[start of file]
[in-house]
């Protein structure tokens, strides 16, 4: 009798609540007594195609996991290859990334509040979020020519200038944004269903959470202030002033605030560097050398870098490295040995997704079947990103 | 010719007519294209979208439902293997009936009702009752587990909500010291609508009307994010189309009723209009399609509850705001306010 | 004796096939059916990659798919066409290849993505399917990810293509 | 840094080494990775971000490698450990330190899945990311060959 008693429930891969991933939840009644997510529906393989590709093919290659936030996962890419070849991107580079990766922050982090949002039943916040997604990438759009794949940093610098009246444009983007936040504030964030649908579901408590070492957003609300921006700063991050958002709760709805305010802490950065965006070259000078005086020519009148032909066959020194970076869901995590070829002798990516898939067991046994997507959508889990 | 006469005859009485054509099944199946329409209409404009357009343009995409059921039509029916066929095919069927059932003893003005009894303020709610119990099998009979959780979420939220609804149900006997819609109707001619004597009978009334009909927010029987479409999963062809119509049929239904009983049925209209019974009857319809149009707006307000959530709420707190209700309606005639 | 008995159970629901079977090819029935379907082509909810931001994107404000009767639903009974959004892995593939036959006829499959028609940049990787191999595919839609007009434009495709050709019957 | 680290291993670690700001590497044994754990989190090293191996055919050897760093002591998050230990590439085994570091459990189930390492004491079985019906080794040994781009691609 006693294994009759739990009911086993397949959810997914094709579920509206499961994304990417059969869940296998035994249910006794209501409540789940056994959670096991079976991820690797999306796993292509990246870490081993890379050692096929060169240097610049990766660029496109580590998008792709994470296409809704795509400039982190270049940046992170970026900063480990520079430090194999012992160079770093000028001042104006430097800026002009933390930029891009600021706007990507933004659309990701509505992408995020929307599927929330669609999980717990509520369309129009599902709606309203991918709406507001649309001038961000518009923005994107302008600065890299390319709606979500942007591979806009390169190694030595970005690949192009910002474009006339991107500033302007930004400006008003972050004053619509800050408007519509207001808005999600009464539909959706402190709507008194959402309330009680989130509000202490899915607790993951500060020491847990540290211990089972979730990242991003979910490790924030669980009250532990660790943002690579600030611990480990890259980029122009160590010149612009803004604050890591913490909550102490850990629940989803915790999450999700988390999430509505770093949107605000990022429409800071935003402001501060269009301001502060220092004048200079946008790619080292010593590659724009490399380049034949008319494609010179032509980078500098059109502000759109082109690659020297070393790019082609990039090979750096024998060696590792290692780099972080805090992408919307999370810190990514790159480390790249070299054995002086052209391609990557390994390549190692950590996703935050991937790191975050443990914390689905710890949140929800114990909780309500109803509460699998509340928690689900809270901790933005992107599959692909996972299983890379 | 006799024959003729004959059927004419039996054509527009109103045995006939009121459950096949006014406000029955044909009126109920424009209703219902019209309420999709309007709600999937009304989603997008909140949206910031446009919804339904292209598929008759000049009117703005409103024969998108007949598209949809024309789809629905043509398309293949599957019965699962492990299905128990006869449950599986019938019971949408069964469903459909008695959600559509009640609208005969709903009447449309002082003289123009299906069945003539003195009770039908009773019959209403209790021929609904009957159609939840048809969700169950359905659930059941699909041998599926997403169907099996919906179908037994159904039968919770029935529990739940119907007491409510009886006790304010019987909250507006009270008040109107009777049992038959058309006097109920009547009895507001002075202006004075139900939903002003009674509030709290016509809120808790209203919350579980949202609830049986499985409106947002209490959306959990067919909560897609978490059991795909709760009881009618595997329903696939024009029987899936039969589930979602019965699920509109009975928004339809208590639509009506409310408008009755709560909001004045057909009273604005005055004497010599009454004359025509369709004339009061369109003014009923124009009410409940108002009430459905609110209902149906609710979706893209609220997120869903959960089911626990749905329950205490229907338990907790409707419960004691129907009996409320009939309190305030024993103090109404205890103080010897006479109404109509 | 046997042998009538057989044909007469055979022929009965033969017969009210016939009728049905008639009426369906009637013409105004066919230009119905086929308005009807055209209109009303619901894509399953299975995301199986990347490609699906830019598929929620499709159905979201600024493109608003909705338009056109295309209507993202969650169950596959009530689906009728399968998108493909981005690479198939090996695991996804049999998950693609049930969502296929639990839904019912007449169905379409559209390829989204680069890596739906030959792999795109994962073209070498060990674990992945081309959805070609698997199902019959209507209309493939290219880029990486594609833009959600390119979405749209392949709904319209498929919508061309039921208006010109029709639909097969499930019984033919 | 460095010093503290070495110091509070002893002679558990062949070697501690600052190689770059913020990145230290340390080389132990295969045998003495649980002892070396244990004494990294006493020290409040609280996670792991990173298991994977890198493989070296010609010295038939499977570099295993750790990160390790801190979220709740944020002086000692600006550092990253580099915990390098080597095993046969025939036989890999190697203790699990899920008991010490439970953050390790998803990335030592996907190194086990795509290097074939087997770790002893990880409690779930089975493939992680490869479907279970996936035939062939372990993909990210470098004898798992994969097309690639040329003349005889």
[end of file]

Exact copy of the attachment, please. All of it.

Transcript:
[in-house]
């Protein structure tokens, strides 16, 4: 009798609540007594195609996991290859990334509040979020020519200038944004269903959470202030002033605030560097050398870098490295040995997704079947990103 | 010719007519294209979208439902293997009936009702009752587990909500010291609508009307994010189309009723209009399609509850705001306010 | 004796096939059916990659798919066409290849993505399917990810293509 | 840094080494990775971000490698450990330190899945990311060959 008693429930891969991933939840009644997510529906393989590709093919290659936030996962890419070849991107580079990766922050982090949002039943916040997604990438759009794949940093610098009246444009983007936040504030964030649908579901408590070492957003609300921006700063991050958002709760709805305010802490950065965006070259000078005086020519009148032909066959020194970076869901995590070829002798990516898939067991046994997507959508889990 | 006469005859009485054509099944199946329409209409404009357009343009995409059921039509029916066929095919069927059932003893003005009894303020709610119990099998009979959780979420939220609804149900006997819609109707001619004597009978009334009909927010029987479409999963062809119509049929239904009983049925209209019974009857319809149009707006307000959530709420707190209700309606005639 | 008995159970629901079977090819029935379907082509909810931001994107404000009767639903009974959004892995593939036959006829499959028609940049990787191999595919839609007009434009495709050709019957 | 680290291993670690700001590497044994754990989190090293191996055919050897760093002591998050230990590439085994570091459990189930390492004491079985019906080794040994781009691609 006693294994009759739990009911086993397949959810997914094709579920509206499961994304990417059969869940296998035994249910006794209501409540789940056994959670096991079976991820690797999306796993292509990246870490081993890379050692096929060169240097610049990766660029496109580590998008792709994470296409809704795509400039982190270049940046992170970026900063480990520079430090194999012992160079770093000028001042104006430097800026002009933390930029891009600021706007990507933004659309990701509505992408995020929307599927929330669609999980717990509520369309129009599902709606309203991918709406507001649309001038961000518009923005994107302008600065890299390319709606979500942007591979806009390169190694030595970005690949192009910002474009006339991107500033302007930004400006008003972050004053619509800050408007519509207001808005999600009464539909959706402190709507008194959402309330009680989130509000202490899915607790993951500060020491847990540290211990089972979730990242991003979910490790924030669980009250532990660790943002690579600030611990480990890259980029122009160590010149612009803004604050890591913490909550102490850990629940989803915790999450999700988390999430509505770093949107605000990022429409800071935003402001501060269009301001502060220092004048200079946008790619080292010593590659724009490399380049034949008319494609010179032509980078500098059109502000759109082109690659020297070393790019082609990039090979750096024998060696590792290692780099972080805090992408919307999370810190990514790159480390790249070299054995002086052209391609990557390994390549190692950590996703935050991937790191975050443990914390689905710890949140929800114990909780309500109803509460699998509340928690689900809270901790933005992107599959692909996972299983890379 | 006799024959003729004959059927004419039996054509527009109103045995006939009121459950096949006014406000029955044909009126109920424009209703219902019209309420999709309007709600999937009304989603997008909140949206910031446009919804339904292209598929008759000049009117703005409103024969998108007949598209949809024309789809629905043509398309293949599957019965699962492990299905128990006869449950599986019938019971949408069964469903459909008695959600559509009640609208005969709903009447449309002082003289123009299906069945003539003195009770039908009773019959209403209790021929609904009957159609939840048809969700169950359905659930059941699909041998599926997403169907099996919906179908037994159904039968919770029935529990739940119907007491409510009886006790304010019987909250507006009270008040109107009777049992038959058309006097109920009547009895507001002075202006004075139900939903002003009674509030709290016509809120808790209203919350579980949202609830049986499985409106947002209490959306959990067919909560897609978490059991795909709760009881009618595997329903696939024009029987899936039969589930979602019965699920509109009975928004339809208590639509009506409310408008009755709560909001004045057909009273604005005055004497010599009454004359025509369709004339009061369109003014009923124009009410409940108002009430459905609110209902149906609710979706893209609220997120869903959960089911626990749905329950205490229907338990907790409707419960004691129907009996409320009939309190305030024993103090109404205890103080010897006479109404109509 | 046997042998009538057989044909007469055979022929009965033969017969009210016939009728049905008639009426369906009637013409105004066919230009119905086929308005009807055209209109009303619901894509399953299975995301199986990347490609699906830019598929929620499709159905979201600024493109608003909705338009056109295309209507993202969650169950596959009530689906009728399968998108493909981005690479198939090996695991996804049999998950693609049930969502296929639990839904019912007449169905379409559209390829989204680069890596739906030959792999795109994962073209070498060990674990992945081309959805070609698997199902019959209507209309493939290219880029990486594609833009959600390119979405749209392949709904319209498929919508061309039921208006010109029709639909097969499930019984033919 | 460095010093503290070495110091509070002893002679558990062949070697501690600052190689770059913020990145230290340390080389132990295969045998003495649980002892070396244990004494990294006493020290409040609280996670792991990173298991994977890198493989070296010609010295038939499977570099295993750790990160390790801190979220709740944020002086000692600006550092990253580099915990390098080597095993046969025939036989890999190697203790699990899920008991010490439970953050390790998803990335030592996907190194086990795509290097074939087997770790002893990880409690779930089975493939992680490869479907279970996936035939062939372990993909990210470098004898798992994969097309690639040329003349005889």